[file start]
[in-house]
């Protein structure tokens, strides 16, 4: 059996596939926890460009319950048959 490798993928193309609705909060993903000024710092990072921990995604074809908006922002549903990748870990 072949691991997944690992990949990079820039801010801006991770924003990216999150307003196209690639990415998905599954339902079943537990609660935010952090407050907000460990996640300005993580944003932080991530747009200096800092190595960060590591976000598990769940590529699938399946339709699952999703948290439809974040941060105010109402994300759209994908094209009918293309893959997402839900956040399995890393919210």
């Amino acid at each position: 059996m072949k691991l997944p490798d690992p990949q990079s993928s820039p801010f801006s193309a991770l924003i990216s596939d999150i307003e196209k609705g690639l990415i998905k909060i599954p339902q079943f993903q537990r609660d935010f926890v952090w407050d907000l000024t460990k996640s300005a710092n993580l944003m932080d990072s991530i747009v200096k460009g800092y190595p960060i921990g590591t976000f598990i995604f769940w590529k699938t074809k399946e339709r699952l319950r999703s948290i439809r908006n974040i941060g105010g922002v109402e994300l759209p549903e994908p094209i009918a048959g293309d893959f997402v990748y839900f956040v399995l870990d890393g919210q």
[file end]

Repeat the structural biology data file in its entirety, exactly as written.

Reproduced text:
[in-house]
């Protein structure tokens, strides 16, 4: 059996596939926890460009319950048959 490798993928193309609705909060993903000024710092990072921990995604074809908006922002549903990748870990 072949691991997944690992990949990079820039801010801006991770924003990216999150307003196209690639990415998905599954339902079943537990609660935010952090407050907000460990996640300005993580944003932080991530747009200096800092190595960060590591976000598990769940590529699938399946339709699952999703948290439809974040941060105010109402994300759209994908094209009918293309893959997402839900956040399995890393919210």
């Amino acid at each position: 059996m072949k691991l997944p490798d690992p990949q990079s993928s820039p801010f801006s193309a991770l924003i990216s596939d999150i307003e196209k609705g690639l990415i998905k909060i599954p339902q079943f993903q537990r609660d935010f926890v952090w407050d907000l000024t460990k996640s300005a710092n993580l944003m932080d990072s991530i747009v200096k460009g800092y190595p960060i921990g590591t976000f598990i995604f769940w590529k699938t074809k399946e339709r699952l319950r999703s948290i439809r908006n974040i941060g105010g922002v109402e994300l759209p549903e994908p094209i009918a048959g293309d893959f997402v990748y839900f956040v399995l870990d890393g919210q």